Analysis of beer market in China (on Russian)
Beer market of Ukraine: big three losing weightIn 2016, fast increase of excises and resulting price spike stood in the way of the beer market stabilization. Most of competition (as well as mass sorts) moved to the economy segment of the market. The biggest losses were incurred by the leading three, especially Obolon, which again experienced pressure after reallocation of Efes market share. However, one should already speak of TOP-4. Group Oasis CIS (PPB) became a strong player and competitor to transnational companies. Besides the net sales of many regional medium breweries look rather good and 16-fold cost reduction wholesale trade license for craft brewers opens up a possibility of rapid growth in 2017.
Analysis of beer market in China
China’s transition to a “new normal” reality backfired on the brewing industry unexpectedly. Stagnation and subsequent market decline resulted from dynamic social and economic changes. There has emerged a “two speed” market where the medium class significance is growing, yet the share of main beer consumers, “blue collar” is decreasing. Also the inflow of consumers is shrinking, as demographics stopped being a growth driver. Finally, beer is giving way to other alcohol drinks....
Indonesia’s capital Jakarta to allow small stores to sell beer again
"The point is (drinks with alcohol content) below 5 per cent will be allowed, and beer is included," Jakarta Governor Basuki Purnama Tjahja told reporters, adding that unlicensed vendors would be penalised.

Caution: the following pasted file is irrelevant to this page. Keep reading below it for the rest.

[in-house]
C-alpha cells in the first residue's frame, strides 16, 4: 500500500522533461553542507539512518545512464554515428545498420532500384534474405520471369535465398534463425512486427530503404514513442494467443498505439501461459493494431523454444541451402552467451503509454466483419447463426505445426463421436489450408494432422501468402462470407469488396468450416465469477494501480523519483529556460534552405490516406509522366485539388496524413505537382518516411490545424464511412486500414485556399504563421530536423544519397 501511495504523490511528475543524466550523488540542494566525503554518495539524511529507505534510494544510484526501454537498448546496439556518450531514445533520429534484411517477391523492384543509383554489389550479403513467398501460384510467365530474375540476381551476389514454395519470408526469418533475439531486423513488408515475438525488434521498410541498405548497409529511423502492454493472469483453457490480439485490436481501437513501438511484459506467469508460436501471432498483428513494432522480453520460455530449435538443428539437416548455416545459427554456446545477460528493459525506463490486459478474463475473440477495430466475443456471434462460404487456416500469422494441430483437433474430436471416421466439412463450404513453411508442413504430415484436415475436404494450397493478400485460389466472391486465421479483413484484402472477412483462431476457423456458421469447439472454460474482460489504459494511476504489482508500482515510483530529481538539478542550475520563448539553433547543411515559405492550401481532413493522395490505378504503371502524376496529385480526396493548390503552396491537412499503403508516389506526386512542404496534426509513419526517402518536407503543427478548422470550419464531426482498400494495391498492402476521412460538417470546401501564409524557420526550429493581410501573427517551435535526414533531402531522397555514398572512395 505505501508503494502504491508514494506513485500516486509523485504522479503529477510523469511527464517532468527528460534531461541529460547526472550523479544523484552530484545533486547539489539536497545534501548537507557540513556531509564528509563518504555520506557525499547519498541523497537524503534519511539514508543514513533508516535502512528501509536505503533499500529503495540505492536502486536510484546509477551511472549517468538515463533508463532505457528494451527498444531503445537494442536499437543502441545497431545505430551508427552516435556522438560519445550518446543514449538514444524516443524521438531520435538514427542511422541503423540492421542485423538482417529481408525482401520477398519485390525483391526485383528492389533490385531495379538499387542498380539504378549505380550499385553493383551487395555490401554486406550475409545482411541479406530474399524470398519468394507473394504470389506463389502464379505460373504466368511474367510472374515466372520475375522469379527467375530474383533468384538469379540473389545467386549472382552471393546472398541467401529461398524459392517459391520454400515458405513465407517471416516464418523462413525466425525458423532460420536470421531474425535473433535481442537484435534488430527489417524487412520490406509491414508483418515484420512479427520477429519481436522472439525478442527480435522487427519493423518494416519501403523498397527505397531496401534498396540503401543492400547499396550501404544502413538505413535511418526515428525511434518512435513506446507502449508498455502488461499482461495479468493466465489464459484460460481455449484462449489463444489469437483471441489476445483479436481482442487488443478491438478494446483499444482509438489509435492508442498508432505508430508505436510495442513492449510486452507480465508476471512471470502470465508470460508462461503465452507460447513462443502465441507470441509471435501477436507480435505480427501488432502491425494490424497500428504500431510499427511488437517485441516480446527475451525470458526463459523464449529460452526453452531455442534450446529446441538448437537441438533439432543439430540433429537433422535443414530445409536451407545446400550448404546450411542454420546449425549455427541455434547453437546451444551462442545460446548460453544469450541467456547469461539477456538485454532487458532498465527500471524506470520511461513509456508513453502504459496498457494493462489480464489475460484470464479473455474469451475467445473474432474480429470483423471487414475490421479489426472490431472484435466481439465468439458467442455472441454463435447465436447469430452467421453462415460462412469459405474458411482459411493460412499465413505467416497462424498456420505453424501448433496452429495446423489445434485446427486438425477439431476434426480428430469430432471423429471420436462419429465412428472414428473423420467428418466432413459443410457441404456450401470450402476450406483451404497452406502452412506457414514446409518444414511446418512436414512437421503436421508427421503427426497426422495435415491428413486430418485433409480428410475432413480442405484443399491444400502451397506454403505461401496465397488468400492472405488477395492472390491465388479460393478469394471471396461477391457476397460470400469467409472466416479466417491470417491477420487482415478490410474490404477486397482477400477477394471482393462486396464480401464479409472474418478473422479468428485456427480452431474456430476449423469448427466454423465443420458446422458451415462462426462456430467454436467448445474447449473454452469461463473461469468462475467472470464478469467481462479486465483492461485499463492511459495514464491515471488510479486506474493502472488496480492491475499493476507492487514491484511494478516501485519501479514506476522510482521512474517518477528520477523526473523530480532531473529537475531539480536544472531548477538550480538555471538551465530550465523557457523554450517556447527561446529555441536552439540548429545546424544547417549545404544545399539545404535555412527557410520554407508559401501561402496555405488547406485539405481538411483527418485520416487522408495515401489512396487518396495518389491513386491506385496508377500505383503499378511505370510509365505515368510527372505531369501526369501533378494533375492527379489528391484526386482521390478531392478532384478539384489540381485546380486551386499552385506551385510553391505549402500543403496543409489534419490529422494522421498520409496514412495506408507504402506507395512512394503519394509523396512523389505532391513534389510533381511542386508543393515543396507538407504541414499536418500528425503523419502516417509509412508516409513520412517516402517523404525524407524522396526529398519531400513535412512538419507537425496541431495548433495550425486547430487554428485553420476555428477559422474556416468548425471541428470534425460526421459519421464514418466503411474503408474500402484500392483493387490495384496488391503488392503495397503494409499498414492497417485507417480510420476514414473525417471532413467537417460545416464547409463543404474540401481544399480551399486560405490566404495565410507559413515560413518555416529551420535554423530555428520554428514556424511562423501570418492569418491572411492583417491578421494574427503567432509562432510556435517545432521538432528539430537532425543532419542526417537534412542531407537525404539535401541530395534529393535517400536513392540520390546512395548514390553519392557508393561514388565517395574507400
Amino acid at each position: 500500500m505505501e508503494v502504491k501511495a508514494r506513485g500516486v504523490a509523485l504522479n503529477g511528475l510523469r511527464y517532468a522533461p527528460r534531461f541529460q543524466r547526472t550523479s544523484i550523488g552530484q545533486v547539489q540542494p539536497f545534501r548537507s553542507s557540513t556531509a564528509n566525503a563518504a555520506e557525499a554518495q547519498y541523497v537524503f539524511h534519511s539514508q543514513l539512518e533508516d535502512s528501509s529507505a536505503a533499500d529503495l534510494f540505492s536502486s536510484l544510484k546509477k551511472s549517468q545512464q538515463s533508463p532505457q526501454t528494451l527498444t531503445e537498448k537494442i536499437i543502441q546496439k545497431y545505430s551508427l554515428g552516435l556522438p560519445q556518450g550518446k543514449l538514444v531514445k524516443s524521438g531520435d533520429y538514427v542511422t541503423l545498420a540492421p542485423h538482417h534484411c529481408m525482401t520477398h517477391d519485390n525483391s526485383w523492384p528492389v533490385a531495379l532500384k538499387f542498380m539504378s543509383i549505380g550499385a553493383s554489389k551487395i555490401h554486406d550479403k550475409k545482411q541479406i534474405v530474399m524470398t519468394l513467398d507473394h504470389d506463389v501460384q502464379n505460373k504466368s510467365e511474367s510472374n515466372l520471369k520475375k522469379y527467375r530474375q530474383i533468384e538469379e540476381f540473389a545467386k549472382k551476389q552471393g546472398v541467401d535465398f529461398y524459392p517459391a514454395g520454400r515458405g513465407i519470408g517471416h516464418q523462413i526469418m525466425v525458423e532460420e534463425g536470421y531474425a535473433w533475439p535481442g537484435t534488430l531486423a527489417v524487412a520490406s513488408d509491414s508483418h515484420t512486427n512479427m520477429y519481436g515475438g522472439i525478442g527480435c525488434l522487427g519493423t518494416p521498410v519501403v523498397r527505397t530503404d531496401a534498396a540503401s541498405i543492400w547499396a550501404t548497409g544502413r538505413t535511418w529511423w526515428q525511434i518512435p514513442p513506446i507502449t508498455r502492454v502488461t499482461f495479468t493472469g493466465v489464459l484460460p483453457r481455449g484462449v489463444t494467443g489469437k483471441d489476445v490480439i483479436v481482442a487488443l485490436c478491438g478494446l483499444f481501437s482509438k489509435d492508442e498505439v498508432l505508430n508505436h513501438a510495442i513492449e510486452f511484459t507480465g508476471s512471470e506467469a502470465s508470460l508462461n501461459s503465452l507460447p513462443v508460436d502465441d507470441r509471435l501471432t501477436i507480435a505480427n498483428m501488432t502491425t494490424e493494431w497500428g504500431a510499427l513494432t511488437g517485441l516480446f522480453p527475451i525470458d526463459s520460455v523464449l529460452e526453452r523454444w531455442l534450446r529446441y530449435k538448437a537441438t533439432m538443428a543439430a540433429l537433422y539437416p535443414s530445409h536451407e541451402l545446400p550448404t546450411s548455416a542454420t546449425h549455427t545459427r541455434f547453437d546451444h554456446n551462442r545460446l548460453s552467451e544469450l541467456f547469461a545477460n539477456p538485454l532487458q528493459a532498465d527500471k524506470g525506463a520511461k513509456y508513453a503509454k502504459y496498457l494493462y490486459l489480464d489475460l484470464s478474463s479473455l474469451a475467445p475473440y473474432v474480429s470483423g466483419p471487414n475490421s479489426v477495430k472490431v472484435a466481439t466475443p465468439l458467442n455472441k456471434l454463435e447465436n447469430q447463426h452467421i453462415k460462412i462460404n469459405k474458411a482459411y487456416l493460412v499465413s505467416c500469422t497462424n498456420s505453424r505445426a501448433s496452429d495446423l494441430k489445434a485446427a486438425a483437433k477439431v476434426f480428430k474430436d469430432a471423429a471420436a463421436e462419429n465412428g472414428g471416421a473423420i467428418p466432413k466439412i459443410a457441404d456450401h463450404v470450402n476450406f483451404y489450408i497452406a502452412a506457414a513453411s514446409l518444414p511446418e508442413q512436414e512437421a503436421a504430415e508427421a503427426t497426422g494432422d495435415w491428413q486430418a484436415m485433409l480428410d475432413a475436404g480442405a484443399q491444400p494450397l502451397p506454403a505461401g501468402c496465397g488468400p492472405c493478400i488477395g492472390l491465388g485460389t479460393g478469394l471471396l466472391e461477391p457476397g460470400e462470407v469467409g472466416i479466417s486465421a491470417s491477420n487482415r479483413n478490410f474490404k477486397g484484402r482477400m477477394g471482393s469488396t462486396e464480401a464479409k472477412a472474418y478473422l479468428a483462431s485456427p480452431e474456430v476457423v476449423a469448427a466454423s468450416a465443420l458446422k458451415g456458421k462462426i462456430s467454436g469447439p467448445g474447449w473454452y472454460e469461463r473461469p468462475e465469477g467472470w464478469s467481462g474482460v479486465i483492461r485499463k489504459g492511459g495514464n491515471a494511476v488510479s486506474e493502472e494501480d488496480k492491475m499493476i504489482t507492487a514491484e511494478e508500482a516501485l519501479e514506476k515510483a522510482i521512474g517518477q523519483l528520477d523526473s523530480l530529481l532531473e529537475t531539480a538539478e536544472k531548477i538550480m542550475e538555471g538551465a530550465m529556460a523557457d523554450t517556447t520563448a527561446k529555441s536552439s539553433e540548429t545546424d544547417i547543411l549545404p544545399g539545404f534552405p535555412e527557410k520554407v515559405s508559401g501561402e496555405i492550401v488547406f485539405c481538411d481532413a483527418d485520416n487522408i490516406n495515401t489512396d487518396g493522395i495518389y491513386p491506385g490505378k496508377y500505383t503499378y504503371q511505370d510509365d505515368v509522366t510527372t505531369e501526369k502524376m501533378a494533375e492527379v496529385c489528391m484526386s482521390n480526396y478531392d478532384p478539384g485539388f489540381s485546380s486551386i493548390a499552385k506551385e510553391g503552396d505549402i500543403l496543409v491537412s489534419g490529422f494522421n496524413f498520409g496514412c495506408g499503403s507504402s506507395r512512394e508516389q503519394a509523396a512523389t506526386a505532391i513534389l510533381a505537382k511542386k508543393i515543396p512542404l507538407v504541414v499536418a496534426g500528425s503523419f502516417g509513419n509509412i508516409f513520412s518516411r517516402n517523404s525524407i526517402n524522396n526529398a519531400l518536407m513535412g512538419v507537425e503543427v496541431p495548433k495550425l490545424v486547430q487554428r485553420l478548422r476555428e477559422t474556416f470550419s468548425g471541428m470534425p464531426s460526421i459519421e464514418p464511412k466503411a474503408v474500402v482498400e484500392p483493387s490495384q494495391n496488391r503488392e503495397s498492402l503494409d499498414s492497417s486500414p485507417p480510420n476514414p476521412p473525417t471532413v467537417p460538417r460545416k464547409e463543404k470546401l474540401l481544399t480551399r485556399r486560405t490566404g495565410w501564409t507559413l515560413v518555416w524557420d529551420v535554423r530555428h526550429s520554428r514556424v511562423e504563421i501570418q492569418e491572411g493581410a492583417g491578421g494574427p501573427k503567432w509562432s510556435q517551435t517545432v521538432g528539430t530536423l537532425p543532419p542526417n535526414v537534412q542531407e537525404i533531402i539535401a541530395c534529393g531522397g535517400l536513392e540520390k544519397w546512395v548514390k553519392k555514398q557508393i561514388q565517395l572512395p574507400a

But the ban, which was last year issued by the Trade Ministry, remains in place across the rest of the country. "The prohibition of sales of alcoholic beverages in retailers the size of mini-marts and below, is still in place," Trade Minister Tom Lembong told Reuters by text message.
According to media reports at the time, the ministry implemented the ban to crack down on underage drinking. Larger retailers can still sell beer, as well as spirits and wine.
Provincial and city governments in Indonesia are allowed to regulate the sales and distribution of alcohol independently of central government rules.
Major brewers have raised concerns over the national ban, saying the regulation could hurt profits and expansion plans in South-east Asia's biggest economy.
PT Multi Bintang Indonesia, majority-owned by Heineken, had said last year that a planned 40 million euro investment hinged on regulatory certainty. The east Javanese city of Surabaya this month proposed a ban on alcohol, but it remained unclear if this would apply to hotels and bars in the country's second-largest city.
The predominantly Christian province of Papua last month banned alcohol, blaming its consumption for a rise in crime, according to the local media.
25 May. 2016